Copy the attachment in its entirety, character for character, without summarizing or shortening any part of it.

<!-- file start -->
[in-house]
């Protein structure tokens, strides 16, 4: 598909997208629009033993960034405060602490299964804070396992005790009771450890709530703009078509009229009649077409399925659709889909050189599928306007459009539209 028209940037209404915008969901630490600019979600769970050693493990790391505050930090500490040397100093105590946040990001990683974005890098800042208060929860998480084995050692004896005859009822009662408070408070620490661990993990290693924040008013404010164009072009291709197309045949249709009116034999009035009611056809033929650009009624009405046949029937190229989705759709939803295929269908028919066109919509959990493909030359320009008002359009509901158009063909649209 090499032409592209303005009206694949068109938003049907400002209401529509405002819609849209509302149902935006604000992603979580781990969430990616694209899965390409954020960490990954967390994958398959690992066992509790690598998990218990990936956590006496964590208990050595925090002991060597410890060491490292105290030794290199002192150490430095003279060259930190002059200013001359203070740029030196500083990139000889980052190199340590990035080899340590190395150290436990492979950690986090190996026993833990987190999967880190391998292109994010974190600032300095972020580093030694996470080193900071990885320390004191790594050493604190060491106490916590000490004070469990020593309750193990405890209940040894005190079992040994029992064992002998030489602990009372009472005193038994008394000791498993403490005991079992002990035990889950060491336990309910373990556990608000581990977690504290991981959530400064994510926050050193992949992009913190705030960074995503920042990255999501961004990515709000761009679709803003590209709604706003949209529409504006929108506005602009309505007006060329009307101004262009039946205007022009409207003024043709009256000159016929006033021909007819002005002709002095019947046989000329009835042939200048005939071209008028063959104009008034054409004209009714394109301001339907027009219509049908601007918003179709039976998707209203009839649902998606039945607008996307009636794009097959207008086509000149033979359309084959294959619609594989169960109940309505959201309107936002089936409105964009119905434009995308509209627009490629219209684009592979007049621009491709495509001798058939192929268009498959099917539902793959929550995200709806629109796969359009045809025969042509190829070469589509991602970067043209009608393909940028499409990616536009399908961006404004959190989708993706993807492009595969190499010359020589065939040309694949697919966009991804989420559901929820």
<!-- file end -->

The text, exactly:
[in-house]
């Protein structure tokens, strides 16, 4: 598909997208629009033993960034405060602490299964804070396992005790009771450890709530703009078509009229009649077409399925659709889909050189599928306007459009539209 028209940037209404915008969901630490600019979600769970050693493990790391505050930090500490040397100093105590946040990001990683974005890098800042208060929860998480084995050692004896005859009822009662408070408070620490661990993990290693924040008013404010164009072009291709197309045949249709009116034999009035009611056809033929650009009624009405046949029937190229989705759709939803295929269908028919066109919509959990493909030359320009008002359009509901158009063909649209 090499032409592209303005009206694949068109938003049907400002209401529509405002819609849209509302149902935006604000992603979580781990969430990616694209899965390409954020960490990954967390994958398959690992066992509790690598998990218990990936956590006496964590208990050595925090002991060597410890060491490292105290030794290199002192150490430095003279060259930190002059200013001359203070740029030196500083990139000889980052190199340590990035080899340590190395150290436990492979950690986090190996026993833990987190999967880190391998292109994010974190600032300095972020580093030694996470080193900071990885320390004191790594050493604190060491106490916590000490004070469990020593309750193990405890209940040894005190079992040994029992064992002998030489602990009372009472005193038994008394000791498993403490005991079992002990035990889950060491336990309910373990556990608000581990977690504290991981959530400064994510926050050193992949992009913190705030960074995503920042990255999501961004990515709000761009679709803003590209709604706003949209529409504006929108506005602009309505007006060329009307101004262009039946205007022009409207003024043709009256000159016929006033021909007819002005002709002095019947046989000329009835042939200048005939071209008028063959104009008034054409004209009714394109301001339907027009219509049908601007918003179709039976998707209203009839649902998606039945607008996307009636794009097959207008086509000149033979359309084959294959619609594989169960109940309505959201309107936002089936409105964009119905434009995308509209627009490629219209684009592979007049621009491709495509001798058939192929268009498959099917539902793959929550995200709806629109796969359009045809025969042509190829070469589509991602970067043209009608393909940028499409990616536009399908961006404004959190989708993706993807492009595969190499010359020589065939040309694949697919966009991804989420559901929820």